Beacon Press

Beacon Press is an independent publisher of serious non-fiction and fiction. Our books often change the way readers think about fundamental issues; they promote such values as freedom of speech and thought; diversity, religious pluralism, and anti-racism; and respect for diversity in all areas of life. Visit our website at www.beacon.org.
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Appalled at the conditions of Massachusetts’ mental institutions Dix published “Memorial to the Legislature of Massachusetts” in 1843, listing the horrors of every asylum in the state. She went on to be one of the first to advocate for improved asylum conditions. To read about other advocates and a history of disability from pre-1492 to the present, check out Kim Nielsen’s A Disability History of the United States.

ReVisioning Black History Month: Linking African American and Latino Histories - Beacon Broadside

 The first martyr of the American Revolution wasCrispus Attucks, a sailor of African and Native American heritage who fell in the Boston Massacre. John Hancock honored Attuck’s memory by observing, “Who taught the British soldier that he might be defeated? Who dared look into his eyes? I place, therefore, this Crispus Attucks in the foremost rank of the men that dared.”

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Today jobs in the medical field are among America’s highest paid occupations. Not so in the 19th century. Not only was it a low-paying profession but it often garnered little popular respect (those leeches may have had something to do with it). Things got so desperate for one Victorian doctor that he took to robbing stagecoaches to make ends meet!

Learn more in Marketplace of the Marvelous by Erika Janik.

This Day in History

October 29, 1929: Stock Market Crashes

On this day in 1929, the New York Stock Exchange market collapsed and signaled the onset of the Great Depression (1929-39). Stock prices began to plummet in early September, triggering panic on Wall Street, after a steady decline since the market’s peak in August. 

By 1932, it was reported that stocks were only worth about 20 percent of their value compared to the summer of 1929.

To learn more, watch American Experience’s “The Crash of 1929” chronicle the country’s fate during the Great Depression era.

Photo: Crowd gathering on Wall Street after the stock market crash of October 1929 (Wikimedia Commons).

2014 marks the 185th anniversary of the incorporation of The Perkins School. The first school for the blind in the United States, Perkins’ early students included disability rights pioneers Anne Sullivan and Helen Keller.

Kim Nielsen recalls how “Perkins shone as one of Boston’s premier educational institutions the most well-known school for blind students in the United States, and perhaps the world.” To read more about the institution and its activist alumni, check out Nielsen’s Beyond the Miracle Worker: The Remarkable Life of Anne Sullivan Macy and Her Extraordinary Friendship with Helen Keller

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The Americans with Disabilities Act of 1990 (ADA) was signed into law on July 26, 1990, by President George H. W. Bush. Kim Nielsen comments:

“When the ADA was first introduced in Congress in 1988, people with disabilities, advocates, and family members from all over the country shared their stories of discrimination, harassment, and inaccessibility. They also shared their dreams of what a truly accessible democracy could mean. Those with HIV/AIDS shared their stories of how homophobia and ableism often combined in fiercely destructive ways.… The ADA forbids employment, access, housing, and educational discrimination against people with disabilities.”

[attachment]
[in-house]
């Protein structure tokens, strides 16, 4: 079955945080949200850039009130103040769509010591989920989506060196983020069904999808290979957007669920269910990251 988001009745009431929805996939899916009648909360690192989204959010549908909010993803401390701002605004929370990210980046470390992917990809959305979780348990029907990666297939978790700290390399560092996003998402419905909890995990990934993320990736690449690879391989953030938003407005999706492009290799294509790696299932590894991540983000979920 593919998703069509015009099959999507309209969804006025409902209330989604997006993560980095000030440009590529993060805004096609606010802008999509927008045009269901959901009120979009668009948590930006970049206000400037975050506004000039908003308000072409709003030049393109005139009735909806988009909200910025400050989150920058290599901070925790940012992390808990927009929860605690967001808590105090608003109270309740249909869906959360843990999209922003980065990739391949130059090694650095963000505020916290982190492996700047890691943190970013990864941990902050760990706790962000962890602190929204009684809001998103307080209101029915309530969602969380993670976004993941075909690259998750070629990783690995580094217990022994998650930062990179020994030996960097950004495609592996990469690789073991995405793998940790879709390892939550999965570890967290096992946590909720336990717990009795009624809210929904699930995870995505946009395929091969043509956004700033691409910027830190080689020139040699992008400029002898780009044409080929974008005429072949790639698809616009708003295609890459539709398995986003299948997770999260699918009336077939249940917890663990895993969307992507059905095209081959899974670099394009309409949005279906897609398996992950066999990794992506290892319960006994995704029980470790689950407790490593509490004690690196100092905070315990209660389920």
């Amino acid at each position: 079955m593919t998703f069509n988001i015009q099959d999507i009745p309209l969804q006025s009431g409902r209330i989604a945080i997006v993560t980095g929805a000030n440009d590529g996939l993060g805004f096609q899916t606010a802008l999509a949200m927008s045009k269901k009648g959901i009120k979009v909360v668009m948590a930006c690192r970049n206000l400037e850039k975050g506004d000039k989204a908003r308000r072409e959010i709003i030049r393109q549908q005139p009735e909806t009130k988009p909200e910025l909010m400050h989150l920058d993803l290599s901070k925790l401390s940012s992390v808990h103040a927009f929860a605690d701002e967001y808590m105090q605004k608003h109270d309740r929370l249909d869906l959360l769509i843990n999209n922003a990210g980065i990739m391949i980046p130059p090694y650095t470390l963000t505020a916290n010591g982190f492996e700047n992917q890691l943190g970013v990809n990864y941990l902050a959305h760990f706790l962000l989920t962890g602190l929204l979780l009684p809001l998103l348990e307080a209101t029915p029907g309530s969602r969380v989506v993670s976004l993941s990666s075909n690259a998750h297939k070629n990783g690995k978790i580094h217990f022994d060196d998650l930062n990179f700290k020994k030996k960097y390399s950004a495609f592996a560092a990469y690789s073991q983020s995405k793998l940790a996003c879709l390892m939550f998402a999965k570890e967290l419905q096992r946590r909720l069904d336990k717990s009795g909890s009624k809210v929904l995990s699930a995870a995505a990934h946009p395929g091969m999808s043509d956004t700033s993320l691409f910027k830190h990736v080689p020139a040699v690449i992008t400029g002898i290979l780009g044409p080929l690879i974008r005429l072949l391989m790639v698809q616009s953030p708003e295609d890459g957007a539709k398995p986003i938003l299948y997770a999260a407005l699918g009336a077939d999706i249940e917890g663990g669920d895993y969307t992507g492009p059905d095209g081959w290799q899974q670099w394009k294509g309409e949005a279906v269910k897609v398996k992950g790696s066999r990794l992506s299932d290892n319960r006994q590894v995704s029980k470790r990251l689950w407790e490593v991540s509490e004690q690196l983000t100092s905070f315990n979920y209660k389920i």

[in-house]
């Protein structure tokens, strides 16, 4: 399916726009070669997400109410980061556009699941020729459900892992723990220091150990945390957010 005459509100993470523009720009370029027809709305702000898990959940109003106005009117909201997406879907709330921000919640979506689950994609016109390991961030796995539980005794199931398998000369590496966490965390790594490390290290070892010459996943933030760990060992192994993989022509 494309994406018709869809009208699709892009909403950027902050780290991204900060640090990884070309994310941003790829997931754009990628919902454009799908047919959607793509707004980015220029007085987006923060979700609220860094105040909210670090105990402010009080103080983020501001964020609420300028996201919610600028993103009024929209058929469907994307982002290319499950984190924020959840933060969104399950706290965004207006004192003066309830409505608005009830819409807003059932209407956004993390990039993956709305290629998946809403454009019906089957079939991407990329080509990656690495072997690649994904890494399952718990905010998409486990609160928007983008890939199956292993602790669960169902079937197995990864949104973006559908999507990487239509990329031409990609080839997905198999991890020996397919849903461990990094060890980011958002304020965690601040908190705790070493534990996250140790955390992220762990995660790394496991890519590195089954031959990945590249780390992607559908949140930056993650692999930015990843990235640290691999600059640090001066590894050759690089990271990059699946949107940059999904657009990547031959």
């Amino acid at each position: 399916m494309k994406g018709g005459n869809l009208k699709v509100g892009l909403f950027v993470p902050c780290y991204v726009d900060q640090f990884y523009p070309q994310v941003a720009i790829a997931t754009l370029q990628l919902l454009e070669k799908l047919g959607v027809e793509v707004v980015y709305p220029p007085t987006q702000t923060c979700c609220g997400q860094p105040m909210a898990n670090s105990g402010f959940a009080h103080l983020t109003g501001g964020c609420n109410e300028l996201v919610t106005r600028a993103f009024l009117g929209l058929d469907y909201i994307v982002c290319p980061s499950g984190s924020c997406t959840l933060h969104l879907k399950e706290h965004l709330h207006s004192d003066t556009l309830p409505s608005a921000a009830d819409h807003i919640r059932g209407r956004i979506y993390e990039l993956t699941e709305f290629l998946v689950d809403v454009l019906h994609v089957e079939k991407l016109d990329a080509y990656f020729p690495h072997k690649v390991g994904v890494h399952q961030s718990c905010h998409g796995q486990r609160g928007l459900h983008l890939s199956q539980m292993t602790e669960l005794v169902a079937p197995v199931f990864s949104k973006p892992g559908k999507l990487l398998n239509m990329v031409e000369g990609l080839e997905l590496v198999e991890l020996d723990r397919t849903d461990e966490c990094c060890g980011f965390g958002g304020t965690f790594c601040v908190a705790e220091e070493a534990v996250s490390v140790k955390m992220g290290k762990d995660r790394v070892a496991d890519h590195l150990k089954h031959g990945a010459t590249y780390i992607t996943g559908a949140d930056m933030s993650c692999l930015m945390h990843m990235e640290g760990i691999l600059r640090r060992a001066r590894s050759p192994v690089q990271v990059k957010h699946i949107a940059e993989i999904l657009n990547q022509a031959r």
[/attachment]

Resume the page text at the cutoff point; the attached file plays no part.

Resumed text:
For more of Nielsen’s narrative, check out A Disability History of the United States.

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This is the third in an eight-part series of interviews with Michael Bronski about the A Queer History of the United States, this year’s Lambda Literary Award winner for LGBT Nonfiction. The interviews were conducted by Richard Voos. Listen or read below to learn about how Europeans applied their language and beliefs to the “Two-Spirt” Native Americans they encountered.

In honor of Juneteenth, enjoy a collection of recipes chosen to commemorate the date from The Historical Cookbook of the American Negro, first published in 1958, by The National Council of Negro Women.The Historical Cookbook of the American Negro is the classic yearlong celebration of black heritage from Emancipation Proclamation Breakfast Cake to Wandering Pilgrim’s Stew from the National Council of Negro Women. It is a unique collection of historical facts, photos, personal anecdotes, and of course a rich selection of seasonally-arranged recipes

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This is the second in an eight-part series of interviews with Michael Bronski about the A Queer History of the United States, this year’s Lambda Literary Award winner for LGBT Nonfiction. The interviews were conducted by Richard Voos. Listen or read below to learn about how Europeans applied their language and beliefs to the “Two-Spirit” Native Americans they encountered.

Two Beacon Press books are finalists in the LGBT nonfiction category:

gaywrites:

This week, the Lambda Literary Foundation announced the finalists for its 24th annual Lambda Literary Awards, recognizing excellence in LGBT literature.

The awards will honor the best books in categories like fiction, memoir, mystery, poetry, romance and erotica for lesbian, gay, bisexual, transgender and general LGBT themes. There’s a full list of nominees at the link above.